Christmas comes early for born-again Lewis-Francis

Unlikely 100m silver rewards fresh attitude after years of underachievement

It was the morning after the night before and Mark Lewis-Francis could not have radiated a more sparkling glow had he won the gold medal in the European Championships 100 metres final rather than the silver. "I'm over the moon," he said (not an entirely unnatural feeling for someone who happens to be a resident of Slough, the home of the Mars Bar). "I don't think I slept. I kept dozing off, then waking up thinking, 'Is it real? Is it real?'... It felt like Christmas Eve."

At 10am at the team hotel yesterday, though, the British sprinter who had done a carpe diem job in the big race the previous evening had yet to unwrap his shiny present. The medal presentation ceremony was to come later yesterday, back at the Montjuic Olympic Stadium.

"It's one of those presents you know your grandma's going to bring you in the afternoon, and you know it's going to be the best one," Lewis-Francis continued, all wide-eyed like one of Jimmy Stewart's kids in It's a Wonderful Life, aged 27 going on five again. "Like a shiny new bike?" it was suggested. "Yeah, definitely that," Lewis-Francis concurred. "Hey, to come here as underdog and to leave with a medal... that's storybook stuff."

It is that. It would be stretching it more than a little to suggest that Lewis-Francis had ever sunk so low that he had considered jumping off a bridge and bringing an end to it all, as Stewart's character did in the classic Frank Capra film before the divine intervention of his guardian angel. The one-time boy wonder from the Black Country, the world junior 100m champion of 2000, fell upon some desperately hard times, though, after the memorable night in Athens six years ago when he held off Maurice Greene and anchored the Great Britain 4x100m relay team to Olympic gold.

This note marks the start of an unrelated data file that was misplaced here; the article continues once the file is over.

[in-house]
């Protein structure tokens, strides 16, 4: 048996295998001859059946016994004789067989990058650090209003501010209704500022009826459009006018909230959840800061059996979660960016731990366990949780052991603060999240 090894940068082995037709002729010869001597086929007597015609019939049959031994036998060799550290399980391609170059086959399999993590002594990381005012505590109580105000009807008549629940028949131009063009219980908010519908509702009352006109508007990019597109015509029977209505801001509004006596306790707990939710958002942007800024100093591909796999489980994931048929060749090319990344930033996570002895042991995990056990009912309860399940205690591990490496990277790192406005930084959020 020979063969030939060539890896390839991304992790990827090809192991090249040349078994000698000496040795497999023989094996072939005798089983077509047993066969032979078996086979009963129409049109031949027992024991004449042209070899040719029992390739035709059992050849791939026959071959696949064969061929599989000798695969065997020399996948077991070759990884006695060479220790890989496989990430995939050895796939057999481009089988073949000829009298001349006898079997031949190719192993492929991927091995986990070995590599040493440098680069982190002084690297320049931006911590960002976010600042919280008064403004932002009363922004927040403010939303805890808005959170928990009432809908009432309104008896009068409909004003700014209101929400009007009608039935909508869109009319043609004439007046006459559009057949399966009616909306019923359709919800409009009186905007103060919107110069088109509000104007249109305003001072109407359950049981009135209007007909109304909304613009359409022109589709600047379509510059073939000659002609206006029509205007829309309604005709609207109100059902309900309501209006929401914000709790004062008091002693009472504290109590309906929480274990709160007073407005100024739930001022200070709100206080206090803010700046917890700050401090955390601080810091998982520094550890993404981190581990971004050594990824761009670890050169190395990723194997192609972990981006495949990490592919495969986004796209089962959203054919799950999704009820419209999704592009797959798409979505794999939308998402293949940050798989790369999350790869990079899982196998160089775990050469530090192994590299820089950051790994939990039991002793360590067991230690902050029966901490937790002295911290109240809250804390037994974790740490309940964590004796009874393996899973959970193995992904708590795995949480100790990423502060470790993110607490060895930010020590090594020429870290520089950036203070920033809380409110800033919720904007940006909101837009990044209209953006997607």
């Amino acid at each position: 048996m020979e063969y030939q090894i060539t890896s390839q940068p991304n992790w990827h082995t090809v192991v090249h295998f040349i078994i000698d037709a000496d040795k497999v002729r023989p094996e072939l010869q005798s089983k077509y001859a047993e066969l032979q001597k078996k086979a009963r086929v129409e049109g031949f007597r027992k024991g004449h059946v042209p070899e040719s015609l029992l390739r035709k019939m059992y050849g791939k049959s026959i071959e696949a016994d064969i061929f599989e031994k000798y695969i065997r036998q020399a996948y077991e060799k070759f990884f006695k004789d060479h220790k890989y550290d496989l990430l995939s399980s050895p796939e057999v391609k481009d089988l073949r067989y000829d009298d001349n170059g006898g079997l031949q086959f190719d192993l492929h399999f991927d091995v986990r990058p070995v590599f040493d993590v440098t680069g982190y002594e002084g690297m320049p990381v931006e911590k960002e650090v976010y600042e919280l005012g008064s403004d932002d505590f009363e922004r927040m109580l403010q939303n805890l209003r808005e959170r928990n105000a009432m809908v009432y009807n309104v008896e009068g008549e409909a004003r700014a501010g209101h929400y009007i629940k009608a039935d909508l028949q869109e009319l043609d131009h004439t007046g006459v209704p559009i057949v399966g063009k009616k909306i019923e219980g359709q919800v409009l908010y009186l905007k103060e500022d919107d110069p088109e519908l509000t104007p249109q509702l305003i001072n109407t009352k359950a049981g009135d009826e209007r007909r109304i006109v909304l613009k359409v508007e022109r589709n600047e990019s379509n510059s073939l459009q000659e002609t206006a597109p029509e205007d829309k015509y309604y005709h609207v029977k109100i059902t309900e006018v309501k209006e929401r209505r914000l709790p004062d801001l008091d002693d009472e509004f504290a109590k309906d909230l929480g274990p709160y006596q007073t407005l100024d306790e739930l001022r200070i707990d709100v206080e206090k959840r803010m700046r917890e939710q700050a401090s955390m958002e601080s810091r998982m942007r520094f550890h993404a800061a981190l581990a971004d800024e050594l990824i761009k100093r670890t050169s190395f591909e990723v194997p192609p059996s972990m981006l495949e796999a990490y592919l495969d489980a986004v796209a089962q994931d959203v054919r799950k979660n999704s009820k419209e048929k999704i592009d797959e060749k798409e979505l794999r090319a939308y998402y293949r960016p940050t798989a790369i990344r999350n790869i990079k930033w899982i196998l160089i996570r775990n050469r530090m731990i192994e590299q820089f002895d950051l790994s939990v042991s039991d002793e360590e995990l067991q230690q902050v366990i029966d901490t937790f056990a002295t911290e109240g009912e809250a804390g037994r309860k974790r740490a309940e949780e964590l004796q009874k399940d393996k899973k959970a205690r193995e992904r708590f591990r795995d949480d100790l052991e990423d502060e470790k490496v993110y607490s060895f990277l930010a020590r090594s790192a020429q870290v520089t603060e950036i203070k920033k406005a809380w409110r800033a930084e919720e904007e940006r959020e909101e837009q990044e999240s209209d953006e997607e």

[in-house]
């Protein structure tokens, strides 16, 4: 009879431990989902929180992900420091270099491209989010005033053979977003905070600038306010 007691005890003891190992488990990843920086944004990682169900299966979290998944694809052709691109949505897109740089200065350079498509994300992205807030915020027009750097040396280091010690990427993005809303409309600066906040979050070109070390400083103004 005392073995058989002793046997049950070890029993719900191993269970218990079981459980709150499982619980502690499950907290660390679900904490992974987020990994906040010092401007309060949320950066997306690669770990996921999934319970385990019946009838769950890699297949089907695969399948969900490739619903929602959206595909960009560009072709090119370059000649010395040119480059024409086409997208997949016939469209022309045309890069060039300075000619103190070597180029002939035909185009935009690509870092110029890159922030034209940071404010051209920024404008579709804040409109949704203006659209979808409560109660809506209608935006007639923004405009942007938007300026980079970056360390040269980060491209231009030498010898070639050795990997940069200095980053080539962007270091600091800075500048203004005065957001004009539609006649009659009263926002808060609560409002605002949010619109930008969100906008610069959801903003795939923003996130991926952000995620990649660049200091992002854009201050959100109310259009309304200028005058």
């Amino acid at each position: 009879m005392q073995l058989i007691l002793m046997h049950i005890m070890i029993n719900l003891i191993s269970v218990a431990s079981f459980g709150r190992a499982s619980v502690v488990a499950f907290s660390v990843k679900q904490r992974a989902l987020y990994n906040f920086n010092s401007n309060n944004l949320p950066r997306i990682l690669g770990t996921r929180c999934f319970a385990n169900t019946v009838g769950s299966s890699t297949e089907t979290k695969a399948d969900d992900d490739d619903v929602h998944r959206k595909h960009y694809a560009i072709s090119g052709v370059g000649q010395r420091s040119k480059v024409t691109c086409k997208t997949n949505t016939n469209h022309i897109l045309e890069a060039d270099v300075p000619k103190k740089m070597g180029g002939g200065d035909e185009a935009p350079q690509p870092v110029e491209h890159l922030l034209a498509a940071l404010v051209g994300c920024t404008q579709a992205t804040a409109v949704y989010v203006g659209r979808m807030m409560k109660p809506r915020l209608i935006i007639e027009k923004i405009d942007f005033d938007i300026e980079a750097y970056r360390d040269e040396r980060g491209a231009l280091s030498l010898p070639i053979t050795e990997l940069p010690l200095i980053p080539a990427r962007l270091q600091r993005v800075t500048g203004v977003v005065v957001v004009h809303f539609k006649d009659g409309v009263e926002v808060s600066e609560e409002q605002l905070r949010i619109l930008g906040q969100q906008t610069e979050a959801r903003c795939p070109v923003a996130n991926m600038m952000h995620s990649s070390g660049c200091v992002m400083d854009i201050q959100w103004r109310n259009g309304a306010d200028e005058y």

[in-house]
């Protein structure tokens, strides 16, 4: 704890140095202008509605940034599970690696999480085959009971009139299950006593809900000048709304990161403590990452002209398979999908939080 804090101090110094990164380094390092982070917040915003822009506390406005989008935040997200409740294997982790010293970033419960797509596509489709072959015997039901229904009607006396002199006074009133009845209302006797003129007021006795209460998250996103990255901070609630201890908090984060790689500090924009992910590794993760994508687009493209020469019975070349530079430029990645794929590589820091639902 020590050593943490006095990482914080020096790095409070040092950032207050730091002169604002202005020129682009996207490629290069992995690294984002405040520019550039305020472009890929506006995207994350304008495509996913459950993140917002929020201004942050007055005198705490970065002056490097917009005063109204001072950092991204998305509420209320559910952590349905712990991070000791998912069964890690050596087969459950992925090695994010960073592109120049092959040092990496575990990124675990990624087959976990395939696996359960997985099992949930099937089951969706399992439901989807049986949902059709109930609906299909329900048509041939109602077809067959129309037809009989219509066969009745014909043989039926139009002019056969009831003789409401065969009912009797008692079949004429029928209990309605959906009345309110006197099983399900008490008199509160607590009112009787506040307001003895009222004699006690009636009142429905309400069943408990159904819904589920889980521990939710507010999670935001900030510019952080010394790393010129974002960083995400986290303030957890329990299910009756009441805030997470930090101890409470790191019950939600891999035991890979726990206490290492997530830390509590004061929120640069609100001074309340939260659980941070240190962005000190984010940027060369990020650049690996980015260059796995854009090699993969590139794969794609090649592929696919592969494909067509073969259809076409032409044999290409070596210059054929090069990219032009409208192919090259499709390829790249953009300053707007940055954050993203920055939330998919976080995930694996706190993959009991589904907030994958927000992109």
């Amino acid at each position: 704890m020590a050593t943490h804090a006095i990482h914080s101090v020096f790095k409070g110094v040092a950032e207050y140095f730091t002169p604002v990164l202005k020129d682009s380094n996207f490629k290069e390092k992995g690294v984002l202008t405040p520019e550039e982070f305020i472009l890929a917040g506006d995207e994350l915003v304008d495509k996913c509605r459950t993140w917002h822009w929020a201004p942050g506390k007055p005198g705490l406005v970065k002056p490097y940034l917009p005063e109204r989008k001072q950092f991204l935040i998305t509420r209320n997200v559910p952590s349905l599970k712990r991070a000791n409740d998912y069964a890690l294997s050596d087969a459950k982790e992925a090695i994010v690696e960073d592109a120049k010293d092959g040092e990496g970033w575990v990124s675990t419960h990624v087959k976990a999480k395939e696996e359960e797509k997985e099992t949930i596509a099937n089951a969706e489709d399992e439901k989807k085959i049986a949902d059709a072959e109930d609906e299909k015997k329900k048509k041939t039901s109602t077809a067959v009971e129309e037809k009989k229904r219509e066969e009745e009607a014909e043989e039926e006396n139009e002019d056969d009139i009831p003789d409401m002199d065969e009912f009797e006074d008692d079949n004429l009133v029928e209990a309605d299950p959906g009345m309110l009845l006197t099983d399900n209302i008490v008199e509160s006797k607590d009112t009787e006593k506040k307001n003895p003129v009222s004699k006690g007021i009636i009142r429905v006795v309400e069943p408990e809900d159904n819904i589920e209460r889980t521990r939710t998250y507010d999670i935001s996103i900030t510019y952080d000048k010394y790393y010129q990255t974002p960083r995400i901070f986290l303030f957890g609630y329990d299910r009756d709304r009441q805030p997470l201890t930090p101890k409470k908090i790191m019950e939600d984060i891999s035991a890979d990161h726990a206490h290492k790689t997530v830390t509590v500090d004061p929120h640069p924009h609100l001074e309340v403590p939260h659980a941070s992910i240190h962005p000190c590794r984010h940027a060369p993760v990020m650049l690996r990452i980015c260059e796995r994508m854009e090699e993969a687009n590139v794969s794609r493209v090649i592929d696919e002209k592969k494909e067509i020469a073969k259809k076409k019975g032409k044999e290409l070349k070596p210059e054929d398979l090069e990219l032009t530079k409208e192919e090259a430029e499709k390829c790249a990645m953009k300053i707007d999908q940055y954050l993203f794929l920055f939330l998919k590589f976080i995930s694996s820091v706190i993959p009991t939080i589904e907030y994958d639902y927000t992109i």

He tested positive for cannabis, receiving a three-month suspension and a public warning. He had surgery to the Achilles tendon on his right foot, then surgery to the Achilles tendon on his left foot. He lost his Lottery funding and had to start eating into his savings to continue as a full-time athlete. The coach who had unearthed him as a raw kid and nurtured him on to the world stage, Steve Platts, died of cancer. And he also endured the trials and tribulations of upping sticks from the West Midlands and moving himself and his young family to the south, changing coaches and training groups not once but twice.

"I was in a really bad place, physically and mentally," Lewis-Francis said. "I had no emotion. I didn't know if I could carry on doing it. I started to have doubts that I never thought I would have. It was Linford Christie who motivated me. He gave me the belief again.

"I kept thinking, 'Am I too old to come back?' And he told me he was 32 when he won [the 1992 Olympics] in Barcelona. He said, 'Look, I did it; so you can you.' That definitely spurred me on. Plus he's had legends in the past, you know: Darren Campbell, Katharine Merry, Merlene Ottey, Frankie Fredericks, a whole bunch of people. Sometimes I think he doesn't get the credit for that."